When children understand this at a young age, they will tend not to hold back homosexual feelings if they get them later in life. Subtle or obvious hints are important aspects to children’s programming because they demonstrate how homosexual ideas, behaviours, and acts are part of modern society. This exposure to subconscious hints implements the impression that these ideas, behaviours, and acts are not out of the ordinary and are to be accepted like all other aspects of society.
While watching television, children often see same-sex couples portrayed as intimate friendships. An example is with bullies Crony and Loomer on Ned’s Declassified School Survival Guide who are always together. Some episodes show them doing stereotypical couple acts such as expressing jealousy if the other has a love interest. While studying the show, Dennis observed that in one episode Crony struggles to come out about his passion for fashion design, especially to Loomer, whom he thinks might end their friendship if he found out.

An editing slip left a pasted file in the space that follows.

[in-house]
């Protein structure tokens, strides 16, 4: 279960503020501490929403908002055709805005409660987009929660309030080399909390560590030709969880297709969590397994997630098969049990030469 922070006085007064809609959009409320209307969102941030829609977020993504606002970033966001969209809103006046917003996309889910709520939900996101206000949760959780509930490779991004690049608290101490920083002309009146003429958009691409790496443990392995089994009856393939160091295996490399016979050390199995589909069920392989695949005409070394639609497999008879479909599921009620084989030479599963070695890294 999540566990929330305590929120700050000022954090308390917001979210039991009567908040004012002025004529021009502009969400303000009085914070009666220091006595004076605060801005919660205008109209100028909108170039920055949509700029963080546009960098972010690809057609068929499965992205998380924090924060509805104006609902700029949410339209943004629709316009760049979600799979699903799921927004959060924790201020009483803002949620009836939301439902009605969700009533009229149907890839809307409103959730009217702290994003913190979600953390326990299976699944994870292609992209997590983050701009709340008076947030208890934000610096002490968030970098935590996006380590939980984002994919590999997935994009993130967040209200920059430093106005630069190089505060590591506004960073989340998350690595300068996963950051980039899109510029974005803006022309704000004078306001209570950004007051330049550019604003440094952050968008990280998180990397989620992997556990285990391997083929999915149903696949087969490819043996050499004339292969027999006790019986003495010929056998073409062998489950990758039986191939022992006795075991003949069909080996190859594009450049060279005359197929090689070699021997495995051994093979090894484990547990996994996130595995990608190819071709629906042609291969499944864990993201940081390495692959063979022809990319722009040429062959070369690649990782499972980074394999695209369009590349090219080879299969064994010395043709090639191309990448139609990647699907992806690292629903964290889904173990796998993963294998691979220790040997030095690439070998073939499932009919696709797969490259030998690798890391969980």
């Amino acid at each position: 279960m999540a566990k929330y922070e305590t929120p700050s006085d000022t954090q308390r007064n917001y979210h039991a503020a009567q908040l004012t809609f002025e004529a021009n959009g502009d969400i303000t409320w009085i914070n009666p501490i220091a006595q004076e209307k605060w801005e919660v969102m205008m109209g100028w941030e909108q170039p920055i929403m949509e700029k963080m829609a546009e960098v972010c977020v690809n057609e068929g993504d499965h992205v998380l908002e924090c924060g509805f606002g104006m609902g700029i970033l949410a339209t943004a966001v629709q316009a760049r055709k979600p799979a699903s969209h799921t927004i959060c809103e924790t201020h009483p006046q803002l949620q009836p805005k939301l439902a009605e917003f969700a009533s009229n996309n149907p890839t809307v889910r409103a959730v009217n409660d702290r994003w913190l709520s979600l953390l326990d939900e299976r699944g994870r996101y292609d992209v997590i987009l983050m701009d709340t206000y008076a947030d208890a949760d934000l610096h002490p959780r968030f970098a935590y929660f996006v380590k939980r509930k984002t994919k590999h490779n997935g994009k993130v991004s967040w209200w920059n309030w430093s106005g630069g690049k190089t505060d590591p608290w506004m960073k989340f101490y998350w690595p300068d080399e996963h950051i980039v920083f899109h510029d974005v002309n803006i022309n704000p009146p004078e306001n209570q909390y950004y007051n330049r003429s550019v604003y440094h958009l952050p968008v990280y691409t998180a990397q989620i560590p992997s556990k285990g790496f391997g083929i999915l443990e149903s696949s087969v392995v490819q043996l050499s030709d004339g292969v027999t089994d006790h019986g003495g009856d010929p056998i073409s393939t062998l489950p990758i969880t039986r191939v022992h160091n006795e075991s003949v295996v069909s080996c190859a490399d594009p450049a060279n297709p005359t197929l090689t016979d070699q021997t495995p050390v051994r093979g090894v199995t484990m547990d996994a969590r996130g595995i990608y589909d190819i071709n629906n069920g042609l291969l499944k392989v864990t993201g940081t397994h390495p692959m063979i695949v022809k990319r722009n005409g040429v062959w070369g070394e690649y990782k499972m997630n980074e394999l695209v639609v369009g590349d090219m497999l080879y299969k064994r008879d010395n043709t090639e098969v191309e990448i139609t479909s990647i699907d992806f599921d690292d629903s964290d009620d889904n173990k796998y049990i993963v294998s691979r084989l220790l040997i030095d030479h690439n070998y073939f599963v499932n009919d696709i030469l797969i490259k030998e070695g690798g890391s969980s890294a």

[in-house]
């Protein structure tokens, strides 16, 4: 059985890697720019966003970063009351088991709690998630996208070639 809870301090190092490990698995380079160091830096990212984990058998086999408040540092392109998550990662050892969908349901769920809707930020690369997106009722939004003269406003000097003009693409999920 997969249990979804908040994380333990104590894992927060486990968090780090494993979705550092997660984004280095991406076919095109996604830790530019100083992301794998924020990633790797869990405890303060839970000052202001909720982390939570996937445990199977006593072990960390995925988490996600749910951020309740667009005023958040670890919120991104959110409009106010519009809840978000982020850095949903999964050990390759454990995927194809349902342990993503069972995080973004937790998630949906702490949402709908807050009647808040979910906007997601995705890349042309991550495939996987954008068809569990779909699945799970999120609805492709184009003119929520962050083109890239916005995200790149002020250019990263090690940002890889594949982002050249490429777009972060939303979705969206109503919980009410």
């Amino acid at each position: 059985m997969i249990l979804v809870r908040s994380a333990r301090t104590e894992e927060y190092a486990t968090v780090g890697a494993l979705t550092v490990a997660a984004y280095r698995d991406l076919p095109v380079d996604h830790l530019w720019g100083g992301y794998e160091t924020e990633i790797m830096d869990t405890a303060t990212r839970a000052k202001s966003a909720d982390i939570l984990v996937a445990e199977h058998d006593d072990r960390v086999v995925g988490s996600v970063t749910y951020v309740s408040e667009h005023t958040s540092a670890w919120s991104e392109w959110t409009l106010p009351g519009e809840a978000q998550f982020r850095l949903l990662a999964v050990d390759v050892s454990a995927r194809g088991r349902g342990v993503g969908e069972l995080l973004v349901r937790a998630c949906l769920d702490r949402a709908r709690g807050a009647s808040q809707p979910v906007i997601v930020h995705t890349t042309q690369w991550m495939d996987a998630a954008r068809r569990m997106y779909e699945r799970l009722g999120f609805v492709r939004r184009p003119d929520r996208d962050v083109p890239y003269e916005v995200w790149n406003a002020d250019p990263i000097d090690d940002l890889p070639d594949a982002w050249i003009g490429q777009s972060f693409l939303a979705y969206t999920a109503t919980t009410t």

Dennis describes this struggle as a metaphorical coming out as gay, especially when dealing with the issue of the “gender transgressive” interest in fashion (741). Hints such as those directed at intimate friendships and other homosexual behaviours positively affect the children watching the programs because they increase the belief in the normality of resistance against the heterosexual norms. Such hints of resistance can often be seen in children’s programming, especially in animated series with a high degree of fantasy (Dennis 744).